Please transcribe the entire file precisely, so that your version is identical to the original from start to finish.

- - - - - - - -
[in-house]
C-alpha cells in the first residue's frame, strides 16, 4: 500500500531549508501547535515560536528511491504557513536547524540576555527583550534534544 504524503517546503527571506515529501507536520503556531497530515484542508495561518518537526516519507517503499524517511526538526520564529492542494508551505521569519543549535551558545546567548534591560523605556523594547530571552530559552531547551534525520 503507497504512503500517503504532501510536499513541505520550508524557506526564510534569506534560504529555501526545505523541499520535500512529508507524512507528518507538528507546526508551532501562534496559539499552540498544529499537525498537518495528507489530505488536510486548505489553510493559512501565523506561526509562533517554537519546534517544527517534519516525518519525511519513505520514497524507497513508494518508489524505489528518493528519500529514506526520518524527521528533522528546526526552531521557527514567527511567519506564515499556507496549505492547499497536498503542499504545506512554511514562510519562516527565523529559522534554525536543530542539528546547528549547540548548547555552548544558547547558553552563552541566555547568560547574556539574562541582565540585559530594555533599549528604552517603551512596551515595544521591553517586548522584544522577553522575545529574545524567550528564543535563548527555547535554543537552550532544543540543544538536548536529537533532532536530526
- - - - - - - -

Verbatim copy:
[in-house]
C-alpha cells in the first residue's frame, strides 16, 4: 500500500531549508501547535515560536528511491504557513536547524540576555527583550534534544 504524503517546503527571506515529501507536520503556531497530515484542508495561518518537526516519507517503499524517511526538526520564529492542494508551505521569519543549535551558545546567548534591560523605556523594547530571552530559552531547551534525520 503507497504512503500517503504532501510536499513541505520550508524557506526564510534569506534560504529555501526545505523541499520535500512529508507524512507528518507538528507546526508551532501562534496559539499552540498544529499537525498537518495528507489530505488536510486548505489553510493559512501565523506561526509562533517554537519546534517544527517534519516525518519525511519513505520514497524507497513508494518508489524505489528518493528519500529514506526520518524527521528533522528546526526552531521557527514567527511567519506564515499556507496549505492547499497536498503542499504545506512554511514562510519562516527565523529559522534554525536543530542539528546547528549547540548548547555552548544558547547558553552563552541566555547568560547574556539574562541582565540585559530594555533599549528604552517603551512596551515595544521591553517586548522584544522577553522575545529574545524567550528564543535563548527555547535554543537552550532544543540543544538536548536529537533532532536530526